Putin likens U.N. Libya resolution to "Crusades"

Russian Prime Minister Vladimir Putin speaks in Yuzhno-Sakhalinsk, about 6,500 miles east of Moscow, on the Pacific Island of Sakhalin, Russia, Saturday, March 19, 2011. Pool, Alexei Druzhinin,AP Photo/RIA Novosti

BRUSSELS - Sharp divisions strained the coalition supporting military airstrikes against Libya, as Germany questioned the wisdom of the operation Monday and diplomats said NATO was stymied by a key member from participating.

The airstrikes against Muammar Qaddafi's forces also drew scathing criticism from Russia, a nation outside the coalition, with Prime Minister Vladimir Putin saying that the U.N. resolution allowing the international use of force in Libya reminded him of the Crusades.

"The resolution is defective and flawed," Putin told workers at a Russian ballistic missile factory, according to Reuters. "It allows everything. It resembles medieval calls for crusades."

Complete coverage: Anger in the Arab World

Turkey, a NATO member that sees itself as a bridge between Europe and the Muslim world, declined Sunday to support a military plan for the alliance to enforce a no-fly zone in Libya. On Monday, Turkish Prime Minister Recep Tayyip Erdogan said support was possible — but only if certain conditions were met.

"NATO should only enter Libya to determine that Libya belongs to Libyans and not to distribute its natural resources and richness to others," Erdogan said, speaking in Saudi Arabia. He said the operation must not turn into an occupation.

NATO's participation in any military action against Libya would require the approval of all 28 NATO members.

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Turkish Foreign Ministry spokesman Selcuk Unal, meanwhile, denied that his country was grounding NATO.

"Turkey is not blocking NATO, Turkey has been contributing to the preparations with a positive approach since the beginning," Unal told The Associated Press.

Diplomats said the North Atlantic Council, NATO's top decision-making body, would again discuss the no-fly plan when envoys meet in Brussels on Monday afternoon, and might issue an order for alliance forces to implement it.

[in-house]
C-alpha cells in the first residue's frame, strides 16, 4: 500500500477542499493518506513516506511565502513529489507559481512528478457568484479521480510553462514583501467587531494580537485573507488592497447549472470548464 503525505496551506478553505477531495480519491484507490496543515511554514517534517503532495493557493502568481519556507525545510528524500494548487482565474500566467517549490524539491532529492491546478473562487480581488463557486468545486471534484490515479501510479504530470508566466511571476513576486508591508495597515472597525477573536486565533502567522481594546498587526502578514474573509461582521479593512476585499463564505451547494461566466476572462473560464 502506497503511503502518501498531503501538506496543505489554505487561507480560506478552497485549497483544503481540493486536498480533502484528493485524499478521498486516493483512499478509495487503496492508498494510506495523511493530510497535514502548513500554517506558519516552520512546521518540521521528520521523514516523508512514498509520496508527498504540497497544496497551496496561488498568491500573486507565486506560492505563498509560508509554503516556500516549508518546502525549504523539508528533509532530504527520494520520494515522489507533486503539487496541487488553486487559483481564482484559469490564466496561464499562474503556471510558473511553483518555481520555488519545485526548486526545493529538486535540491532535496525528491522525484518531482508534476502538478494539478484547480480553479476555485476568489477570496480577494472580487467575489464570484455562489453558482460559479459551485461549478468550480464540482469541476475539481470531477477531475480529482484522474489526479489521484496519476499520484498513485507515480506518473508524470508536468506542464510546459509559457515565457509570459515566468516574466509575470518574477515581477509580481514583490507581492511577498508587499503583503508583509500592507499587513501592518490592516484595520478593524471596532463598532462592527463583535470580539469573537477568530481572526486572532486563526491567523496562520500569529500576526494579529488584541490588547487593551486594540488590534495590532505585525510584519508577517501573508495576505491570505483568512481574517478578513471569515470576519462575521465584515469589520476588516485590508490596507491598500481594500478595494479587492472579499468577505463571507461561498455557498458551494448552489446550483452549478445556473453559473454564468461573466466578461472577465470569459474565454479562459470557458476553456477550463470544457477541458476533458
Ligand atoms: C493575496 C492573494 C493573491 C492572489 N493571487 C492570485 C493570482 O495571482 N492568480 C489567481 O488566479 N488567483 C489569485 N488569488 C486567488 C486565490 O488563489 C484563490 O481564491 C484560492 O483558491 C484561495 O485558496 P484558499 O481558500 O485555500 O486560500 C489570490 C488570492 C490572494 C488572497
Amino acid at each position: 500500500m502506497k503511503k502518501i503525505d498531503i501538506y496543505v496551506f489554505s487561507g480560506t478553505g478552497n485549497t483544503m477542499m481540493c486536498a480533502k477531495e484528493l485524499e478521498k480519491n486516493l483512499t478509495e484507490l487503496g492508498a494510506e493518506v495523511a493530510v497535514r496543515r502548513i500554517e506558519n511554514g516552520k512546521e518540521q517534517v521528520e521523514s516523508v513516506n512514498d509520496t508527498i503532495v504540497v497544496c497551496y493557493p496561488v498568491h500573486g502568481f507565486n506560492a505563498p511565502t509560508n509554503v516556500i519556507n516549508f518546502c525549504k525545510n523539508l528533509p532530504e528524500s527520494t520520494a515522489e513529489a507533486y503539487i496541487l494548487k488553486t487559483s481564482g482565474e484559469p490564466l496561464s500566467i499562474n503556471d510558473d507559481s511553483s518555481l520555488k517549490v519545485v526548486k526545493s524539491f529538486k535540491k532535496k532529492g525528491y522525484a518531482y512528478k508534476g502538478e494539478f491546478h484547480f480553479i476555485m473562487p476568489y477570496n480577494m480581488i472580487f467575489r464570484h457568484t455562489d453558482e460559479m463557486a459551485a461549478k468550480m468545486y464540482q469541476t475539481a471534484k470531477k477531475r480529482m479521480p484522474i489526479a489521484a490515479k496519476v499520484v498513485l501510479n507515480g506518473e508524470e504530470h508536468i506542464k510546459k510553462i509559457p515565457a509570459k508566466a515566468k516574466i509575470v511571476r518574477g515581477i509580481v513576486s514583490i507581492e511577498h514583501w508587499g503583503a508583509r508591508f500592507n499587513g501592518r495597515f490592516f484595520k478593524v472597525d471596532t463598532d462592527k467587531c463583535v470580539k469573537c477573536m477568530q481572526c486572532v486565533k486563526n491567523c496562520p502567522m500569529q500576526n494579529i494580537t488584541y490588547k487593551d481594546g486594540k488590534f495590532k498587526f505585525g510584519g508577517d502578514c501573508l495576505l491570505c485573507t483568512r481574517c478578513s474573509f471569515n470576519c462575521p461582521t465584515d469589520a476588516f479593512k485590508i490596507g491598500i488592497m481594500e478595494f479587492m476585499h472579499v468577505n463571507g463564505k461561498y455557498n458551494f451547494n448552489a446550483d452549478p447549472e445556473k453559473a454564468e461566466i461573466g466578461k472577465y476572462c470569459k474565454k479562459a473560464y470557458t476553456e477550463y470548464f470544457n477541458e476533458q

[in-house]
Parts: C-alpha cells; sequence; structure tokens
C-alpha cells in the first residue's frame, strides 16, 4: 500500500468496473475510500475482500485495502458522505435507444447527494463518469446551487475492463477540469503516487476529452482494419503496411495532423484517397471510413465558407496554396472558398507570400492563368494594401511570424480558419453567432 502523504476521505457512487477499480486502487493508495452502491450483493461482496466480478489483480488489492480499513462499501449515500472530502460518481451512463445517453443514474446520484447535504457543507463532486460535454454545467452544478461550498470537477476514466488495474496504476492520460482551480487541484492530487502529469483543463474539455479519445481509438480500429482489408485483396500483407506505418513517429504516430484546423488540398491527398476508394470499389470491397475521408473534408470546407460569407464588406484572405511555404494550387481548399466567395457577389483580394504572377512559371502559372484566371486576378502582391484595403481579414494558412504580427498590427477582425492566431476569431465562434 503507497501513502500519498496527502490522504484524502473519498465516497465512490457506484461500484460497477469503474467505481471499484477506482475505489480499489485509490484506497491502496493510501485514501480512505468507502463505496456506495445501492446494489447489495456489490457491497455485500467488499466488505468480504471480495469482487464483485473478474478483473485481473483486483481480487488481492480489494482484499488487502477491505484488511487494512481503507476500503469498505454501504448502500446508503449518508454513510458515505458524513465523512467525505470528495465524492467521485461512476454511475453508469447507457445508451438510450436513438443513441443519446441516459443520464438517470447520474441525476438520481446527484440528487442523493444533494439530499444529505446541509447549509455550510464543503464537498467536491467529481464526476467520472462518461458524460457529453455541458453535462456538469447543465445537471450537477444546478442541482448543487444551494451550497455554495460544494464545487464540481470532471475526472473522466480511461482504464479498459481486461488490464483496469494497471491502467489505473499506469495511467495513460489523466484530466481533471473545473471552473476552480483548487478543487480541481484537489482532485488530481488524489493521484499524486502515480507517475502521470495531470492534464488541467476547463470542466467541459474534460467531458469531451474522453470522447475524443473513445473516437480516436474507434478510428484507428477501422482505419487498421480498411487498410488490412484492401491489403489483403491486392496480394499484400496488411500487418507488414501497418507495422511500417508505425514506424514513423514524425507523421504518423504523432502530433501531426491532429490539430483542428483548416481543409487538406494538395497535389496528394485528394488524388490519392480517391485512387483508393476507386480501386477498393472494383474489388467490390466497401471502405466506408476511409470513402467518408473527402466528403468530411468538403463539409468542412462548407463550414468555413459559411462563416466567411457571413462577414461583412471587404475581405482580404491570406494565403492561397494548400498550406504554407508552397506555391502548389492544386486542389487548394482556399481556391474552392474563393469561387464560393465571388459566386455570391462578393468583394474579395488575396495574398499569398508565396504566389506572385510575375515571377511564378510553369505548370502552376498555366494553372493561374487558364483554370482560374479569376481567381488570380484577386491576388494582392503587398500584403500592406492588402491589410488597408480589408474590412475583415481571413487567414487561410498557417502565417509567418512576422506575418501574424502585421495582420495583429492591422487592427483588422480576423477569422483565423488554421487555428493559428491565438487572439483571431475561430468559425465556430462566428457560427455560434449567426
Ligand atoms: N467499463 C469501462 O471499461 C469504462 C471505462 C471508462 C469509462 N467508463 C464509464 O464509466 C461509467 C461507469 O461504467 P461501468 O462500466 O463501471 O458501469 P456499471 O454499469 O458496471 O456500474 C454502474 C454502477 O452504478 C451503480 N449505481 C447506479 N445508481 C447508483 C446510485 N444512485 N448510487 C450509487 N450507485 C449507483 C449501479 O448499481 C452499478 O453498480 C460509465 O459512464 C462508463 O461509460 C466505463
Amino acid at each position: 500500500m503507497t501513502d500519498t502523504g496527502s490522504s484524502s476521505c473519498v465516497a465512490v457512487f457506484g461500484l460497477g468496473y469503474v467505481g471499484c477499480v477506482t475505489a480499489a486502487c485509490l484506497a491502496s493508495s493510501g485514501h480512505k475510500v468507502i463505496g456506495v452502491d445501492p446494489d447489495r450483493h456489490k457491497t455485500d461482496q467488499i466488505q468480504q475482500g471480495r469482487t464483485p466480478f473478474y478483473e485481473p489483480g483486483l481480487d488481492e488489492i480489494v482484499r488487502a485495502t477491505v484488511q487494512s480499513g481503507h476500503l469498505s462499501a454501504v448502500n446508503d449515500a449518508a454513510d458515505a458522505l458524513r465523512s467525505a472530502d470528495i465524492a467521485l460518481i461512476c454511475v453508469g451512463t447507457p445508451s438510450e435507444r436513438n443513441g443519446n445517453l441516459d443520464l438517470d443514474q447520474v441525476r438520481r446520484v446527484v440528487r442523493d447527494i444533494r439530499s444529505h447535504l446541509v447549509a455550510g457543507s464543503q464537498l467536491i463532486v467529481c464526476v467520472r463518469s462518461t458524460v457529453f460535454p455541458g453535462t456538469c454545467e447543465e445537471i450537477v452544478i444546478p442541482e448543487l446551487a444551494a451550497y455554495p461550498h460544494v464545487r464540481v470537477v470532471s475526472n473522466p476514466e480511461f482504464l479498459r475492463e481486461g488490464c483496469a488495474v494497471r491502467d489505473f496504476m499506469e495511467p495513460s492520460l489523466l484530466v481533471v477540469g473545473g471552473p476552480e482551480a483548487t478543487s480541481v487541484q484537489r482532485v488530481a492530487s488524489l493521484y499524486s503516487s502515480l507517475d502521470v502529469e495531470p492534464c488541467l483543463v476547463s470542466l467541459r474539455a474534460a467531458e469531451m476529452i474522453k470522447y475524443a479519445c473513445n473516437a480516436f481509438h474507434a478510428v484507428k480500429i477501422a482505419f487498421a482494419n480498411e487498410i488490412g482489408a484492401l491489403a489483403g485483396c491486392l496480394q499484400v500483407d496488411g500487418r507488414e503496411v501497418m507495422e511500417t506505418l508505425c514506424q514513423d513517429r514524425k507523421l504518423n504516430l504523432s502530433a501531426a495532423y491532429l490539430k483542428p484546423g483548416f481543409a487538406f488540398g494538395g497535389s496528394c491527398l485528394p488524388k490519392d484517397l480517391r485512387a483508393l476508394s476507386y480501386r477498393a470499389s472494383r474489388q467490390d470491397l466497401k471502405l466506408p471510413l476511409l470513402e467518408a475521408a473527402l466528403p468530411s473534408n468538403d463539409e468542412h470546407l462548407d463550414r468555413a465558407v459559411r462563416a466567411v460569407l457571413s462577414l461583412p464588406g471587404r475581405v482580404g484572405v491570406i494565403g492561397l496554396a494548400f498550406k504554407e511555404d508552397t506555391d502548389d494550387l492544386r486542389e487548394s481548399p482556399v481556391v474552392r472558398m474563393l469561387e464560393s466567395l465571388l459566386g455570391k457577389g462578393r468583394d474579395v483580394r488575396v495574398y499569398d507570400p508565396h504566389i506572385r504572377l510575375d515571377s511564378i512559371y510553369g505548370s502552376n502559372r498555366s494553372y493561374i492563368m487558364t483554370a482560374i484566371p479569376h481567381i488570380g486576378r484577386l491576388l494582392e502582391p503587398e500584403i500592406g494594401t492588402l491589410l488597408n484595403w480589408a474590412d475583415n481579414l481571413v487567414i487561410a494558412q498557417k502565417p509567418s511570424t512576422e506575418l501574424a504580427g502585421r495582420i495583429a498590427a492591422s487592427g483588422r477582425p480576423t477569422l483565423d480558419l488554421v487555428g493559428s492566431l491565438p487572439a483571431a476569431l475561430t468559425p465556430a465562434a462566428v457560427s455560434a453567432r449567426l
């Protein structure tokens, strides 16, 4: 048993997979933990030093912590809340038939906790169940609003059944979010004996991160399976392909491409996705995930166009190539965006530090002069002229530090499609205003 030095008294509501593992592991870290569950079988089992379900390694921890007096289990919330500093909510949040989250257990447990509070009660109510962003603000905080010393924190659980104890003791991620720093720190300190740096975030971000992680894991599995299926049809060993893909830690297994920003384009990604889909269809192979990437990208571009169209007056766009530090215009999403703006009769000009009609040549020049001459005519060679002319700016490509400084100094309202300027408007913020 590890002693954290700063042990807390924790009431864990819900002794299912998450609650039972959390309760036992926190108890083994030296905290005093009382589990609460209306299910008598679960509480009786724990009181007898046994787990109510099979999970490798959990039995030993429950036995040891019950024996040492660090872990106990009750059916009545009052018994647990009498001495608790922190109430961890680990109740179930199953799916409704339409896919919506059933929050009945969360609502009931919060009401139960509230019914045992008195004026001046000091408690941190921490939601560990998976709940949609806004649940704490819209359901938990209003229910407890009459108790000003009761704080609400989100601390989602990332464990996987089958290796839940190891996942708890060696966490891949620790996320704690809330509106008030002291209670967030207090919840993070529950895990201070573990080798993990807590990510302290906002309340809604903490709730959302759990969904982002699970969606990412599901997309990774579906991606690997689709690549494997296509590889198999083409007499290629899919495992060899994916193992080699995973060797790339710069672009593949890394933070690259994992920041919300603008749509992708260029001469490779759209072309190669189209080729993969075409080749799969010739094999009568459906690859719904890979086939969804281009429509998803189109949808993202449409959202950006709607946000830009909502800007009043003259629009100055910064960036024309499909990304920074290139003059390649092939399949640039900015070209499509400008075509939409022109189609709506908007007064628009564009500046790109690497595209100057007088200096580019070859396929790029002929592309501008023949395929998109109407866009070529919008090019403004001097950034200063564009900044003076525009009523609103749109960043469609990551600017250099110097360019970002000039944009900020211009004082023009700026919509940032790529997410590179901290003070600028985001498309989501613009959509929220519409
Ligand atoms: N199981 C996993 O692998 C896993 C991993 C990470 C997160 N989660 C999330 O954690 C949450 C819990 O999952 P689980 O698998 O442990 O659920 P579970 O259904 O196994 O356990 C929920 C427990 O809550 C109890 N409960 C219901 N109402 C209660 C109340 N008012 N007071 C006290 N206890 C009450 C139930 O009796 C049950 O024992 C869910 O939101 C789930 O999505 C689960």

Still, even if such an order is adopted, it will require several more days before aircraft under NATO command start flying missions over Libya. The order also is likely to restrict NATO's air forces to making sure there are no unauthorized flights over Libya, with no mention of attacks on ground targets.

The United States, France and Britain initiated such attacks early Sunday, raining cruise missiles and precision bombs on Libyan military targets on the ground, including Qaddafi's residential compound.

Diplomats said Turkey, NATO's only predominantly Muslim member, was angered by its exclusion from an emergency summit Saturday in Paris organized by French President Nicolas Sarkozy, at which the 22 participants agreed to launch armed action against Qaddafi's military. The diplomats said Turkey's envoys have warned that NATO's participation in the airstrikes could damage the alliance's standing in the Islamic world at a time when it is heavily engaged in the war in Afghanistan.

But other member nations have expressed concerns, as well, diplomats said, including over whether NATO aircraft and other equipment would have to be diverted from other missions, including the one in Afghanistan.